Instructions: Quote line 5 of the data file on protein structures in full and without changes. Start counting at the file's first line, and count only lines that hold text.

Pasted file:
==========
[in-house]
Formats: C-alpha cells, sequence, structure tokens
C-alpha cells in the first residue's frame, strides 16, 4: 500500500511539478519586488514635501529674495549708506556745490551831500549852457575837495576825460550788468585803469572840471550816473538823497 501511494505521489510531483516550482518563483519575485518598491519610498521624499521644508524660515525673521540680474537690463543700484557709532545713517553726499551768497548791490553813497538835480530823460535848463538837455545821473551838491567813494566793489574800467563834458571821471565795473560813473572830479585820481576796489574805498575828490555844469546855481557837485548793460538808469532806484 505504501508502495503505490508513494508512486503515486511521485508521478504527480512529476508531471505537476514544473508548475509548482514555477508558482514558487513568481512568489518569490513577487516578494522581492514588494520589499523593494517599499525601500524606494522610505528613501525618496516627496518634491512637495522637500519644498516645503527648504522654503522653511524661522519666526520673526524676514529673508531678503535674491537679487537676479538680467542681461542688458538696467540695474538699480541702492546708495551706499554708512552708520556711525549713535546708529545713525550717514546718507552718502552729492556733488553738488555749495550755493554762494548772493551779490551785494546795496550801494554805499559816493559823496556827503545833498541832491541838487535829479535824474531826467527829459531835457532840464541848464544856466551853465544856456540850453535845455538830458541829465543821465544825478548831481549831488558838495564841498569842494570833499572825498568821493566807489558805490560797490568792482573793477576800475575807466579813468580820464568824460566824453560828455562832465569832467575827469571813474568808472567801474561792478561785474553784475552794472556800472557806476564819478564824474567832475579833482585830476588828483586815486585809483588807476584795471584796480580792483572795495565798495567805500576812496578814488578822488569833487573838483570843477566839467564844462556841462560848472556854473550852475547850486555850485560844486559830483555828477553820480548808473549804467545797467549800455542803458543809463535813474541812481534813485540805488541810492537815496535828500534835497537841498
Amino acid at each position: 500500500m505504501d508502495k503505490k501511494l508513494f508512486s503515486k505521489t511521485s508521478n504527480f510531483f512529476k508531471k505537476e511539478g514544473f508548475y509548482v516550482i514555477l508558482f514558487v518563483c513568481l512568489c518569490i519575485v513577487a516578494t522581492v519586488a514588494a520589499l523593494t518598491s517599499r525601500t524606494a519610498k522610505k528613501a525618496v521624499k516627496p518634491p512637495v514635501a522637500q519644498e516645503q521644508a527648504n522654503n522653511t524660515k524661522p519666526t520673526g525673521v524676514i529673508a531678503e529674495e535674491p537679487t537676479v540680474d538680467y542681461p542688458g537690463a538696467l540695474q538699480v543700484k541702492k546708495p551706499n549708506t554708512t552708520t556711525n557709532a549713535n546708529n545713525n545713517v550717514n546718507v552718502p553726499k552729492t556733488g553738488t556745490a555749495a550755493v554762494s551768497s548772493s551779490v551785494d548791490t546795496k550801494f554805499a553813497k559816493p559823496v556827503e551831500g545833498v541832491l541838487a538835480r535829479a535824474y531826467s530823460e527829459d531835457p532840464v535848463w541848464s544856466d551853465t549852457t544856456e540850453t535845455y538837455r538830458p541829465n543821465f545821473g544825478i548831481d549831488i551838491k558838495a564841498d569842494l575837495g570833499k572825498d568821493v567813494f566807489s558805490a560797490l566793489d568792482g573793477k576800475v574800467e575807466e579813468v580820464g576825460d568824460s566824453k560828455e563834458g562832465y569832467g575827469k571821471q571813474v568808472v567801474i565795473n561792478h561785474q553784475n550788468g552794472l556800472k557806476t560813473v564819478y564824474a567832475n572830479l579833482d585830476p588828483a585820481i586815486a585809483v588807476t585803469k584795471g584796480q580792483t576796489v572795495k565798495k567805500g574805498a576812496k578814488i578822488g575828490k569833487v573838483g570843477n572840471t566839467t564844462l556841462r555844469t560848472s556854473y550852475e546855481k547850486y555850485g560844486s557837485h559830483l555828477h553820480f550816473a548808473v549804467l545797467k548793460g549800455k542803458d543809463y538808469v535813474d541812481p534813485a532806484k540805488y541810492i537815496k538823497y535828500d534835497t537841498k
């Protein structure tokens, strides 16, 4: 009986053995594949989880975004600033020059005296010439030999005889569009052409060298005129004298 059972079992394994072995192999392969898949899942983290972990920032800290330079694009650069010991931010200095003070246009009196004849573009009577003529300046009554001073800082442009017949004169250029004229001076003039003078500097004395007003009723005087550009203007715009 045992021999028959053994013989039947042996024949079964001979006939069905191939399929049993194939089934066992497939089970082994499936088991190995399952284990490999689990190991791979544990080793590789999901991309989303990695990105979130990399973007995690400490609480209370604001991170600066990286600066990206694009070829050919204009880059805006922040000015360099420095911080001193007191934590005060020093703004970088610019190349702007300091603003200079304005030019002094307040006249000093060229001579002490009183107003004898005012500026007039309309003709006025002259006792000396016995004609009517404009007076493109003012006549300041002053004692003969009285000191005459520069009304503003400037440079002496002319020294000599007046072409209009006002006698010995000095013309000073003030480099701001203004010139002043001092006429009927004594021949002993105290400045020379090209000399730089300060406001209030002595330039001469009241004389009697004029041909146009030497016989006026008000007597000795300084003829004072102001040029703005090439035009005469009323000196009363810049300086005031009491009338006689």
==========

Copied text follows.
């Protein structure tokens, strides 16, 4: 009986053995594949989880975004600033020059005296010439030999005889569009052409060298005129004298 059972079992394994072995192999392969898949899942983290972990920032800290330079694009650069010991931010200095003070246009009196004849573009009577003529300046009554001073800082442009017949004169250029004229001076003039003078500097004395007003009723005087550009203007715009 045992021999028959053994013989039947042996024949079964001979006939069905191939399929049993194939089934066992497939089970082994499936088991190995399952284990490999689990190991791979544990080793590789999901991309989303990695990105979130990399973007995690400490609480209370604001991170600066990286600066990206694009070829050919204009880059805006922040000015360099420095911080001193007191934590005060020093703004970088610019190349702007300091603003200079304005030019002094307040006249000093060229001579002490009183107003004898005012500026007039309309003709006025002259006792000396016995004609009517404009007076493109003012006549300041002053004692003969009285000191005459520069009304503003400037440079002496002319020294000599007046072409209009006002006698010995000095013309000073003030480099701001203004010139002043001092006429009927004594021949002993105290400045020379090209000399730089300060406001209030002595330039001469009241004389009697004029041909146009030497016989006026008000007597000795300084003829004072102001040029703005090439035009005469009323000196009363810049300086005031009491009338006689």